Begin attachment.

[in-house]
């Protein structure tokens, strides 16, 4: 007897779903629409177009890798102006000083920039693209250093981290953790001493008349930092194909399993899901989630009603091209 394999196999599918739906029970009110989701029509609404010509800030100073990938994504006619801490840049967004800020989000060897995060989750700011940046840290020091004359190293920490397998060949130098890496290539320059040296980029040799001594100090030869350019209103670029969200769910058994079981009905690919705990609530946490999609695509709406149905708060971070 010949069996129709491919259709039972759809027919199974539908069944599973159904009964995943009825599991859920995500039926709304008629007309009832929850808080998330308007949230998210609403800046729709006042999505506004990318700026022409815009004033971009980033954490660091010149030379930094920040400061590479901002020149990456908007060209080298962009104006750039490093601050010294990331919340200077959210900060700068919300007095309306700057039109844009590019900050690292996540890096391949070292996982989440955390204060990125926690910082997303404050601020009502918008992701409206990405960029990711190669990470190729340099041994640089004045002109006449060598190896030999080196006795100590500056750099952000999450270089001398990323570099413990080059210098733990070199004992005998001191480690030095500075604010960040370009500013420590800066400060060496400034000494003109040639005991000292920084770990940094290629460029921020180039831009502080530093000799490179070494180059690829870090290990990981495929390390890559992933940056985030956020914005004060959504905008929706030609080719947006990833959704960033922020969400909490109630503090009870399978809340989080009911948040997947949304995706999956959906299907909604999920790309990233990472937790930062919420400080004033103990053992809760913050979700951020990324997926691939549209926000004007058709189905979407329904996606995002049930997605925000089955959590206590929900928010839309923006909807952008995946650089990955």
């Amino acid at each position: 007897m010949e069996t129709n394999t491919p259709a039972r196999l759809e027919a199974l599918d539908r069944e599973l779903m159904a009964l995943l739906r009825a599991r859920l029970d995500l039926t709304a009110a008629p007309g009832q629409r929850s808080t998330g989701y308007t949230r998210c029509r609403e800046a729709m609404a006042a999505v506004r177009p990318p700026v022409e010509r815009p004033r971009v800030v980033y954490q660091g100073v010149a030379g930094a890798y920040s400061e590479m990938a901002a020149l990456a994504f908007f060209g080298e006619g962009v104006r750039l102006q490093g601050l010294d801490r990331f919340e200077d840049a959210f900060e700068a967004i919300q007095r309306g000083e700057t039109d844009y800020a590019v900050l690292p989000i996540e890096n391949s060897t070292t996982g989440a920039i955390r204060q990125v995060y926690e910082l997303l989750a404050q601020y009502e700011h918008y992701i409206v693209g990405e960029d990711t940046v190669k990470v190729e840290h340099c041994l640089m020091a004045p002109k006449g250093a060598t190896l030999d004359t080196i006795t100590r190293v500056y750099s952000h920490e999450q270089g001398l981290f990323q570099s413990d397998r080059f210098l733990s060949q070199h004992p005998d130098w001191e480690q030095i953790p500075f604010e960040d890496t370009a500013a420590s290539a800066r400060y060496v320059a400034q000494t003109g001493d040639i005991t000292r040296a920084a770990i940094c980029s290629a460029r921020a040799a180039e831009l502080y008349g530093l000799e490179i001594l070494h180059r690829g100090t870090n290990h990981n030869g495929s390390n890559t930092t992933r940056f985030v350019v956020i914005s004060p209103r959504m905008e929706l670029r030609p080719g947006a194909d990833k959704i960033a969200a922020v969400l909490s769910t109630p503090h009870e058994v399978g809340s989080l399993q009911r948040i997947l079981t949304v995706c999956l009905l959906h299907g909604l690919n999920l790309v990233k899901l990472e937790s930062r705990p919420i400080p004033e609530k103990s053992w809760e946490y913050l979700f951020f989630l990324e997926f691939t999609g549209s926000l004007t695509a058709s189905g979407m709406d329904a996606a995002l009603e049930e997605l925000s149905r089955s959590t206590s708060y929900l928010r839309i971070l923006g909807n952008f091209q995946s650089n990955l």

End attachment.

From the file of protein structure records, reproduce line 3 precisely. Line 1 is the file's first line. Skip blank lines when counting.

């Amino acid at each position: 007897m010949e069996t129709n394999t491919p259709a039972r196999l759809e027919a199974l599918d539908r069944e599973l779903m159904a009964l995943l739906r009825a599991r859920l029970d995500l039926t709304a009110a008629p007309g009832q629409r929850s808080t998330g989701y308007t949230r998210c029509r609403e800046a729709m609404a006042a999505v506004r177009p990318p700026v022409e010509r815009p004033r971009v800030v980033y954490q660091g100073v010149a030379g930094a890798y920040s400061e590479m990938a901002a020149l990456a994504f908007f060209g080298e006619g962009v104006r750039l102006q490093g601050l010294d801490r990331f919340e200077d840049a959210f900060e700068a967004i919300q007095r309306g000083e700057t039109d844009y800020a590019v900050l690292p989000i996540e890096n391949s060897t070292t996982g989440a920039i955390r204060q990125v995060y926690e910082l997303l989750a404050q601020y009502e700011h918008y992701i409206v693209g990405e960029d990711t940046v190669k990470v190729e840290h340099c041994l640089m020091a004045p002109k006449g250093a060598t190896l030999d004359t080196i006795t100590r190293v500056y750099s952000h920490e999450q270089g001398l981290f990323q570099s413990d397998r080059f210098l733990s060949q070199h004992p005998d130098w001191e480690q030095i953790p500075f604010e960040d890496t370009a500013a420590s290539a800066r400060y060496v320059a400034q000494t003109g001493d040639i005991t000292r040296a920084a770990i940094c980029s290629a460029r921020a040799a180039e831009l502080y008349g530093l000799e490179i001594l070494h180059r690829g100090t870090n290990h990981n030869g495929s390390n890559t930092t992933r940056f985030v350019v956020i914005s004060p209103r959504m905008e929706l670029r030609p080719g947006a194909d990833k959704i960033a969200a922020v969400l909490s769910t109630p503090h009870e058994v399978g809340s989080l399993q009911r948040i997947l079981t949304v995706c999956l009905l959906h299907g909604l690919n999920l790309v990233k899901l990472e937790s930062r705990p919420i400080p004033e609530k103990s053992w809760e946490y913050l979700f951020f989630l990324e997926f691939t999609g549209s926000l004007t695509a058709s189905g979407m709406d329904a996606a995002l009603e049930e997605l925000s149905r089955s959590t206590s708060y929900l928010r839309i971070l923006g909807n952008f091209q995946s650089n990955l």